Earlier this week, I gave a presentation to a CIPD HR Leaders Forum on the Changing Contours of Fairness, a joint project between the Centre for Performance-led HR, The Work Foundation and CIPD.
I talked about the many unavoidable dilemmas. The situations where we try to be seen as fair to one employee may take us down a path that is seen as inherently unfair or unjust to another. Dilemmas such as the way we are dealing with issues like the reform of pensions; or the sharing of job opportunities across generational groups; or the challenges of balancing rewards and incentivisation with the delivery of truly valued performance; or the balance of talent investment across global boundaries. These are all messy problems that need us to think more broadly, and they are not going to go away.
We are moving into a new world where substantial transfers of risk are taking place with responsibility (though not necessarily accountability) being shifted between markets, states, organisations and individuals (across generations). HR functions see these broader developments in the balance between work and society and realise that they are now faced with ever more complex judgements as to what can be seen to be ‘fair’.
HR directors could ask, “Does this matter?” If they work in market-based organisations, then life may often be unfair. Haven’t we always ended up bargaining off gains and losses? This is true. But there is going to be a bottom-line price to pay if we think we can just firefight our way through these dilemmas. We live in an increasingly transparent world. The problem with transparency is that it exposes a strategy - or the lack of one. The position we take will be seen to matter. Organisations have invested significant resources into employee engagement, some even setting up employee insight units. The engagement of different employee groups is often driven by different factors.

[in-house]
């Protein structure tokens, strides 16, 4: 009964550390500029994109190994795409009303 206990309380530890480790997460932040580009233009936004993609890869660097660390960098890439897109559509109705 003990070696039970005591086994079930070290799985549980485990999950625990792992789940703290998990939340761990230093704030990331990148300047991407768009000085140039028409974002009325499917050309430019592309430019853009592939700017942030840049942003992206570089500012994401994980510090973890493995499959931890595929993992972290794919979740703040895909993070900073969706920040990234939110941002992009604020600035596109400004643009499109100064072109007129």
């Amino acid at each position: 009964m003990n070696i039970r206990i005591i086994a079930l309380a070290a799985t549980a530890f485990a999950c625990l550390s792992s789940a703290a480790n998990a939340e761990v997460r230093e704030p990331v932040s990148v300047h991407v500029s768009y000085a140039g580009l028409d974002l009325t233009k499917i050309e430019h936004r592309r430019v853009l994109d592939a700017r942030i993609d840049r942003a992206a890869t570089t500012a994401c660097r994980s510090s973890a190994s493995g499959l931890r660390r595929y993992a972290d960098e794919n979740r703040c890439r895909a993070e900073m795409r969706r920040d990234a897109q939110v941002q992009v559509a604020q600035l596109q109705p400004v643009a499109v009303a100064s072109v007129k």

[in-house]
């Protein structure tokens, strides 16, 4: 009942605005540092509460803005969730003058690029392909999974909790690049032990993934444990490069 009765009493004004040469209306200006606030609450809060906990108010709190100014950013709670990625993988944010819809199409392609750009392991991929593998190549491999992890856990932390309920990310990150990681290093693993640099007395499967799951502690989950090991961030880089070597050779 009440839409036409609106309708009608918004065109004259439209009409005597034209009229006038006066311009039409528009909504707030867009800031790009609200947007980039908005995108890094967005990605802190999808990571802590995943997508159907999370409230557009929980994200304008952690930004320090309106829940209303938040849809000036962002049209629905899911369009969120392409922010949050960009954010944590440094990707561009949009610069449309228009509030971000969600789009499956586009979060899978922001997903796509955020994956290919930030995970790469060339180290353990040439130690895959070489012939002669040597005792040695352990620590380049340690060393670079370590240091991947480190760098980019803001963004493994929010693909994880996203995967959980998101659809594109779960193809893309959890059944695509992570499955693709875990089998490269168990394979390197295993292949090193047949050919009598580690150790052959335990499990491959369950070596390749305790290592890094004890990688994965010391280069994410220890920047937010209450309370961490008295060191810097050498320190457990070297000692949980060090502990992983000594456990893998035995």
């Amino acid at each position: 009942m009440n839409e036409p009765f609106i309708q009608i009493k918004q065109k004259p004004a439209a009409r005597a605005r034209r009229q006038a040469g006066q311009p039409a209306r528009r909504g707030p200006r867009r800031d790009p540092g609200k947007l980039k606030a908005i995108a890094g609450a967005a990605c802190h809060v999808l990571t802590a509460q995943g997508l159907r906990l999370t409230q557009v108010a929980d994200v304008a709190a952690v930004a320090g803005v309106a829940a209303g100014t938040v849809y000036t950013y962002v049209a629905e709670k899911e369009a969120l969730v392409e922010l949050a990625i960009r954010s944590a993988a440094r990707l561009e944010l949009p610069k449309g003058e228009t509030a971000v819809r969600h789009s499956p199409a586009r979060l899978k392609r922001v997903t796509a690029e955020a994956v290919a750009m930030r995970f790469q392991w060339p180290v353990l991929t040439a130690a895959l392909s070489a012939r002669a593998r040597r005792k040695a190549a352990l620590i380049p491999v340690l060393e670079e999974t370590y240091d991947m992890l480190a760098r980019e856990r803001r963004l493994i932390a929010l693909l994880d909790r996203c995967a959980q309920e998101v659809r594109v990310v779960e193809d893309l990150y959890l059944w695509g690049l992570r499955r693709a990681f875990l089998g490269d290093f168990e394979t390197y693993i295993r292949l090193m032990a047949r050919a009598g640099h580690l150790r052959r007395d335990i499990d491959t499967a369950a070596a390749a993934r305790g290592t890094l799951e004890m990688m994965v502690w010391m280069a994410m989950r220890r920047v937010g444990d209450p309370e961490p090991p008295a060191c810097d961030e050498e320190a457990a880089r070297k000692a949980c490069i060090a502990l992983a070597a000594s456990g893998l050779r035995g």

Those looking for a good return on investment from their engagement strategies need to consider a number of questions. Could your HR policies, in spite of your best intentions, end up triggering outcomes which result in significant inequality or perceived injustice? Could employees feel there is a lack of burden-sharing or an inadequate sense of proportionality? Will you really be able to deepen employee engagement, develop organisational advocacy or build up your brand? Can you be confident of your organisation’s customer centricity and do your polices promote authentic responsibility for wellbeing on an individual basis?
In HR, is our thinking stuck in quite narrow terms? We are used to the models of industrial relations or the work of psychologists on justice but are these delivering all we need? These models serve a purpose but are no longer enough. We must seek new models that help us think about fairness more broadly and define what is considered fair in these complex situations.
Big debates on fairness in the workplace, employee engagement and wellbeing are taking place beyond our usual territories. Economists, generational researchers and environmental researchers are among those speaking up about what works and what needs to change. It is time for HR leaders to step beyond their usual comfort zones and to engage with broader perspectives and to join in these debates.
For further information on the Mapping the contours of organisational fairness project please click here.
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